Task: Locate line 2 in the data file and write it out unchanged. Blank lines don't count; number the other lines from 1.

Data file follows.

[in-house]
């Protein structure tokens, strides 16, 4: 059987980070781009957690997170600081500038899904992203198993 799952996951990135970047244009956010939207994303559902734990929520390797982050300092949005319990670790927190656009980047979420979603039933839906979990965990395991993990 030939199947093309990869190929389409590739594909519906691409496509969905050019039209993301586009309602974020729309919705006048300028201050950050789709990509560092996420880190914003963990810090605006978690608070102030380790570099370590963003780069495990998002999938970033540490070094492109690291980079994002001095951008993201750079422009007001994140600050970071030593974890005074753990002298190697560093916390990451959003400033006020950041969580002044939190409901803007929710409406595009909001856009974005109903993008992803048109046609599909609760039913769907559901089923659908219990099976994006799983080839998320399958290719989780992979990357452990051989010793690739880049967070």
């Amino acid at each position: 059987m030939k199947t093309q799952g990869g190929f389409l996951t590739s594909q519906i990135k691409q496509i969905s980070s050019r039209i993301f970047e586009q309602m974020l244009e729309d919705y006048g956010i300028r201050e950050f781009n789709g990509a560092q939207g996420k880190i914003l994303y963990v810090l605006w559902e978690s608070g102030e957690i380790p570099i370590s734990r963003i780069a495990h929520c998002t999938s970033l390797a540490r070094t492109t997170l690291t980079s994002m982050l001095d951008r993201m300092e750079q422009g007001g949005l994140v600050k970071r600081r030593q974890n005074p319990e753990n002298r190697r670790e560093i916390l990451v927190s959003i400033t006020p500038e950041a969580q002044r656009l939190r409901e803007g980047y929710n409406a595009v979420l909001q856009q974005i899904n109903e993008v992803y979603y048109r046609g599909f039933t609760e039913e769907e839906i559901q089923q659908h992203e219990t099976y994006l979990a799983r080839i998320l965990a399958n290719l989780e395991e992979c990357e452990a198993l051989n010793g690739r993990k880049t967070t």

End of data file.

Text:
């Protein structure tokens, strides 16, 4: 059987980070781009957690997170600081500038899904992203198993 799952996951990135970047244009956010939207994303559902734990929520390797982050300092949005319990670790927190656009980047979420979603039933839906979990965990395991993990 030939199947093309990869190929389409590739594909519906691409496509969905050019039209993301586009309602974020729309919705006048300028201050950050789709990509560092996420880190914003963990810090605006978690608070102030380790570099370590963003780069495990998002999938970033540490070094492109690291980079994002001095951008993201750079422009007001994140600050970071030593974890005074753990002298190697560093916390990451959003400033006020950041969580002044939190409901803007929710409406595009909001856009974005109903993008992803048109046609599909609760039913769907559901089923659908219990099976994006799983080839998320399958290719989780992979990357452990051989010793690739880049967070």